A little bit of technical catch-up.

I have updated my metapolling data for 2017 to include the election season thus far. The results are as follows:

National: 41.5% ±3.05%

Labour: 39.6% ±3.03%

New Zealand First: 8.8% ±1.75%

Greens: 6% ±1.47%

TOP: 1.6% ±0.77%

Māori Party: 1.5% ±0.75%

(Assume 2 electorates won)

ACT Party: 0.3% ±0.15%

(Assume 1 electorate won)

United Future: 0%

(Assume 0 electorates won)

Projected seats: 121

Majority requires 61 votes.

As this average stands, New Zealand First does most likely look to narrowly hold the balance of power if nothing changes, however that’s not entirely the reality of the situation, as I’ve stated before that polls are like taking a series of still pictures and using them to describe the motion of a dancer or a race. We have to consider possibilities like whether we could be viewing from a bad angle that makes the wrong racer appear to be in the lead, that perhaps one racer is behind but is rapidly gaining ground, or of course, to go to our other analogy, that the motion is so fast that we’re missing parts of the dance between polls. This is why looking at both averages and individual polls is important. That last one we won’t be so concerned about at the moment, given that the only large event that’s happened recently is Joyce’s now thoroughly-debunked claim of a gaping fiscal hole in Labour’s budget. Instead the hole was under his feet this entire time, and no other significant political events appear to have abbutted this one so it’s unlikely we need to worry about conflating two different causes for changes in polling. We’re not in a situation like where Metiria Turei and Andrew Little both resigned so close to each other it and it was difficult to tease apart the effects of one event from another.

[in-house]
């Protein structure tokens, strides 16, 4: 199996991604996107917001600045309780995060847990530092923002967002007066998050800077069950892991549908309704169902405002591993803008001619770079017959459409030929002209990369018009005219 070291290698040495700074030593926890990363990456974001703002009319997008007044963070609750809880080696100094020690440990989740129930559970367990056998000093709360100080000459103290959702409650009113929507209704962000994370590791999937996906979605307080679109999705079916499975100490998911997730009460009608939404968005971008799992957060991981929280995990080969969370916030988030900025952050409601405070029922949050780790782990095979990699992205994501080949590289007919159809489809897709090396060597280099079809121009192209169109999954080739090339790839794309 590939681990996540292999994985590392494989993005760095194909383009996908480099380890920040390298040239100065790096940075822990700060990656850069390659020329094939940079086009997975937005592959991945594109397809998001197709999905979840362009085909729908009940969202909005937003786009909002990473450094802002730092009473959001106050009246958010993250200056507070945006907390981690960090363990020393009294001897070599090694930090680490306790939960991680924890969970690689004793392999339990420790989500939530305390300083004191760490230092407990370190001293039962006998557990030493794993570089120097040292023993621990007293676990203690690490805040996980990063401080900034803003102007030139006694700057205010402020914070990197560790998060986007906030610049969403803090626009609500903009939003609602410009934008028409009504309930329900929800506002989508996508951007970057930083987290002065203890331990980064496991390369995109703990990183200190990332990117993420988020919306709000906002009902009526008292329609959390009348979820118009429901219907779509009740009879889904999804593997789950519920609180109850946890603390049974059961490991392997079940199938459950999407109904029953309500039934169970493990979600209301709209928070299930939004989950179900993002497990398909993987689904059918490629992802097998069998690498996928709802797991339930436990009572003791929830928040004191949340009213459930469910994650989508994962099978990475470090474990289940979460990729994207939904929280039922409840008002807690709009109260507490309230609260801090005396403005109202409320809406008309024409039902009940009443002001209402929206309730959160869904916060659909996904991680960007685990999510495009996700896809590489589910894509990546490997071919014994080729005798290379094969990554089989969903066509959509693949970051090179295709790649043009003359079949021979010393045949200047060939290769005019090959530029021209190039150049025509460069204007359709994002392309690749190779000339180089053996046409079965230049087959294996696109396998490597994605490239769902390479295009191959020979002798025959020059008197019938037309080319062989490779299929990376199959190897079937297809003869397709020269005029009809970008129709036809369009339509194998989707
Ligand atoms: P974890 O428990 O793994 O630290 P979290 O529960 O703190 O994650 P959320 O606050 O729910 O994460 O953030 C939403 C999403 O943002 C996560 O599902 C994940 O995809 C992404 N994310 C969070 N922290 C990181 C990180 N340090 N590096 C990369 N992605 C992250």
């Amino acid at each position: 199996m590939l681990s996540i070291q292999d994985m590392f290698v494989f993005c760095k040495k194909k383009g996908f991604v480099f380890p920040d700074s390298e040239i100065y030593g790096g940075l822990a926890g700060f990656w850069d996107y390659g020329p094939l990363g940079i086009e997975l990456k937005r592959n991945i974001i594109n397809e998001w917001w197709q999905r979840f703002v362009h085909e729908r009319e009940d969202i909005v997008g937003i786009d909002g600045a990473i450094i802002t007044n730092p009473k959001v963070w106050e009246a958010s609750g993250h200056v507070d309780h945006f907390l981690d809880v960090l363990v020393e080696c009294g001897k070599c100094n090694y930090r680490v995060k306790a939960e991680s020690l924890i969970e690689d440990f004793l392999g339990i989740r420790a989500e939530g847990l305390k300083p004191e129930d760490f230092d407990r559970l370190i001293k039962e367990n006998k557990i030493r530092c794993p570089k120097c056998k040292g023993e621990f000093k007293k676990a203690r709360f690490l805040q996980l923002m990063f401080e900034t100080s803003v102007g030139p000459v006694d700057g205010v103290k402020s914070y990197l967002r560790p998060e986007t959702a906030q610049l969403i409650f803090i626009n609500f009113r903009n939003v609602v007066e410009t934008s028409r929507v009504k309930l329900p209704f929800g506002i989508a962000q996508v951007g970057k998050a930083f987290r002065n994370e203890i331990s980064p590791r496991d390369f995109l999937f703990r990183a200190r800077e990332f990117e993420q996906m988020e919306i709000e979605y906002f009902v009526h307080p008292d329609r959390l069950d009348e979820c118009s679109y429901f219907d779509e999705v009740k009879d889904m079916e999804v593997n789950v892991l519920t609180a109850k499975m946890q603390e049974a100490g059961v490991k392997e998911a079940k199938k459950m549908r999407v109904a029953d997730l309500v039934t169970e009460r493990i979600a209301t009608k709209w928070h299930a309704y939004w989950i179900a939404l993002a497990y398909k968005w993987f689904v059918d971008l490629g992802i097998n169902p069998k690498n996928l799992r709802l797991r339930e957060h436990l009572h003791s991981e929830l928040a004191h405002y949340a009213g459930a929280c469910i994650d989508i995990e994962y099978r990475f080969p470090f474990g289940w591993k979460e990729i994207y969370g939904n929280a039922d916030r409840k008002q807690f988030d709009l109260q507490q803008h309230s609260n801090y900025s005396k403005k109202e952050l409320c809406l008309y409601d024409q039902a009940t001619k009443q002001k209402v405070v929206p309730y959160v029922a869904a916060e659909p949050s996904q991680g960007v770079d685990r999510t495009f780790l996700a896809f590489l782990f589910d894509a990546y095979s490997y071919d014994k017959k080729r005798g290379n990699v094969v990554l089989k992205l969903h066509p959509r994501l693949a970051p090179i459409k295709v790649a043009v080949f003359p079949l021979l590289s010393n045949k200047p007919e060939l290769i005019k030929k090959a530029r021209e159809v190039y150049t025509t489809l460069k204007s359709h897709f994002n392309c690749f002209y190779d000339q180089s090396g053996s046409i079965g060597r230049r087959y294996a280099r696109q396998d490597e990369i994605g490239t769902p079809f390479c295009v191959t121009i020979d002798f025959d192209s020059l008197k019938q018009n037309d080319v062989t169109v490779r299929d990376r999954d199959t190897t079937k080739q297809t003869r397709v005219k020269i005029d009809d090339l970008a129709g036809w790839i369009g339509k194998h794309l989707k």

The first thing we need to look at is the margin of error.

To the left is a nested donut chart, my traditional form to show MoE visually. The inner ring, as labelled, represents a best-case for potential left-wing coalitions assuming every party is out by the maximum MoE on their individual votes, and also the worst-case for parties that might consider a right-wing coalition. (As the balance has shifted to Labour in polling and NZF is considered undeclared, I have moved them to National’s bloc for the purposes of determining their size) The outer ring is the same scenario for the parties needed for a right-wing coalition. As you can see, we’re perched between on one side, a disaster scenario where the Greens are out of Parliament, NZ First are the kingmakers, and the left needs them *and* the Māori Party to work together to form a government, and on the other side, a dream team with an outright Labour-Greens majority and a friendly Māori Party potentially inside the coalition if Labour wants to secure extra votes in case it needs to hold by-elections this term, or ready to step in for help on conscience votes where NZF and National might be aligned and Labour might suffer defectors.